"I hazard to say that there's not a county in North Carolina that would fund a nonprofit with that kind of overhead," Ruffin said.
Lottery will become more aggressive as player fatigue sets in
Black says he wants restrictions on advertising if the state does pass a lottery. But Chuck Neely said that such restrictions tend to disappear.
"I believe in the good intentions of legislators. But history shows that in every state where there have been advertising restrictions, they've been lifted," Neely said. "Anyone who's been around the General Assembly knows that the pressures to raise money are irresistible."
He said that the state can also be expected to add more addictive games - and even video lottery terminals - as "lottery fatigue" sets in and people play the games less.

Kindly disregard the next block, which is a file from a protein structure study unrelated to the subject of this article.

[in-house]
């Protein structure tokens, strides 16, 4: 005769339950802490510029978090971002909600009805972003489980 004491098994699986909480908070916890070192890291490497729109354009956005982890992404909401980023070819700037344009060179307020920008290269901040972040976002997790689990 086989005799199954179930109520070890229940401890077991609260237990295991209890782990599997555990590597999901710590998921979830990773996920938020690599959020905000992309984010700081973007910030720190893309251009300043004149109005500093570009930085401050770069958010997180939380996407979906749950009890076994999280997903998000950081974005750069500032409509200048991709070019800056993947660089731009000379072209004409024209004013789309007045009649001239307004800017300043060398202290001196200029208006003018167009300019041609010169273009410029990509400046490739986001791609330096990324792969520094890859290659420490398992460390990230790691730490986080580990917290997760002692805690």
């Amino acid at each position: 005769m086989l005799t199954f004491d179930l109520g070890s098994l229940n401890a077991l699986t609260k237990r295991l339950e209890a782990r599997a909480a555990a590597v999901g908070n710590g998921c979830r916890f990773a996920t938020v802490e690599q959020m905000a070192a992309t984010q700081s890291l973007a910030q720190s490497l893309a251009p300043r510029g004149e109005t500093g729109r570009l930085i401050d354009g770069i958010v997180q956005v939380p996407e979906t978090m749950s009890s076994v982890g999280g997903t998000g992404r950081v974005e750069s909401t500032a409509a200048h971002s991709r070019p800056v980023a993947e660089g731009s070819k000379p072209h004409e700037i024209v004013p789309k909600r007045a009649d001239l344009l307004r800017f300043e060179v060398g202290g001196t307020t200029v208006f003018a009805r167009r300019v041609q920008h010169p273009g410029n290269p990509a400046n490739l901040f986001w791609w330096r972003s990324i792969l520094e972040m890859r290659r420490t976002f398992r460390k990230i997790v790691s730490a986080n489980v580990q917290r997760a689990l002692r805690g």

Neely said he spoke at a gaming conference in New Orleans last year at which lottery officials from Delaware, Rhode Island and Georgia said that as players play less, lotteries should introduce more exciting games, and especially video terminals that are similar to video poker.
"When lottery outlets move to video-poker machines, our state will become one big casino, and we will have lost the very soul of North Carolina," Neely said.
The coalition of lottery opponents from both right and left in the political spectrum is lobbying legislators, and Neely said he remains confident that legislators will vote down a lottery.
Lottery backers say that with the state now surrounded by lotteries in neighboring states, conditions for a lottery in North Carolina are better than ever.
"I disagree," Neely said. "All God's children do head counts, and rest assured, we've done head counts."